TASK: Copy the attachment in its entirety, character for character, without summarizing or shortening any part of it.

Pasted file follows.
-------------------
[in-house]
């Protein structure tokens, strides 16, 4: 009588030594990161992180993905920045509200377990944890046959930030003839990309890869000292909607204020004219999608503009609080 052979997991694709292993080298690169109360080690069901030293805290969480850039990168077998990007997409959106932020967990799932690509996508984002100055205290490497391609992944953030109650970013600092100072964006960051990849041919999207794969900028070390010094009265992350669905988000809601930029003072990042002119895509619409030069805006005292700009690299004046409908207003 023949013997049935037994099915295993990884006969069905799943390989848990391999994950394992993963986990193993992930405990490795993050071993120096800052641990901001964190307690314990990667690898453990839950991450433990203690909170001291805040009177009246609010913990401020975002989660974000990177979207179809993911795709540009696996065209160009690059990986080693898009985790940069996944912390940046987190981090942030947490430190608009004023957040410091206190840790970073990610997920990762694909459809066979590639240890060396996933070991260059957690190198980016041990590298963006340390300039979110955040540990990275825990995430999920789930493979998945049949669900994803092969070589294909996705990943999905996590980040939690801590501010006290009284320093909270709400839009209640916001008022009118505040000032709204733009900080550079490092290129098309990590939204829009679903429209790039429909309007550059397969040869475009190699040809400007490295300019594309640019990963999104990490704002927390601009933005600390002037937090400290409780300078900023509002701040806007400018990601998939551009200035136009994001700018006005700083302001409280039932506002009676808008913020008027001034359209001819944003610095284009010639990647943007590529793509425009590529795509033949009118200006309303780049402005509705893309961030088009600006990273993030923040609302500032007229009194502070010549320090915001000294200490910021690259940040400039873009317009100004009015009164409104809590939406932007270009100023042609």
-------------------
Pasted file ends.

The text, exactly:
[in-house]
């Protein structure tokens, strides 16, 4: 009588030594990161992180993905920045509200377990944890046959930030003839990309890869000292909607204020004219999608503009609080 052979997991694709292993080298690169109360080690069901030293805290969480850039990168077998990007997409959106932020967990799932690509996508984002100055205290490497391609992944953030109650970013600092100072964006960051990849041919999207794969900028070390010094009265992350669905988000809601930029003072990042002119895509619409030069805006005292700009690299004046409908207003 023949013997049935037994099915295993990884006969069905799943390989848990391999994950394992993963986990193993992930405990490795993050071993120096800052641990901001964190307690314990990667690898453990839950991450433990203690909170001291805040009177009246609010913990401020975002989660974000990177979207179809993911795709540009696996065209160009690059990986080693898009985790940069996944912390940046987190981090942030947490430190608009004023957040410091206190840790970073990610997920990762694909459809066979590639240890060396996933070991260059957690190198980016041990590298963006340390300039979110955040540990990275825990995430999920789930493979998945049949669900994803092969070589294909996705990943999905996590980040939690801590501010006290009284320093909270709400839009209640916001008022009118505040000032709204733009900080550079490092290129098309990590939204829009679903429209790039429909309007550059397969040869475009190699040809400007490295300019594309640019990963999104990490704002927390601009933005600390002037937090400290409780300078900023509002701040806007400018990601998939551009200035136009994001700018006005700083302001409280039932506002009676808008913020008027001034359209001819944003610095284009010639990647943007590529793509425009590529795509033949009118200006309303780049402005509705893309961030088009600006990273993030923040609302500032007229009194502070010549320090915001000294200490910021690259940040400039873009317009100004009015009164409104809590939406932007270009100023042609």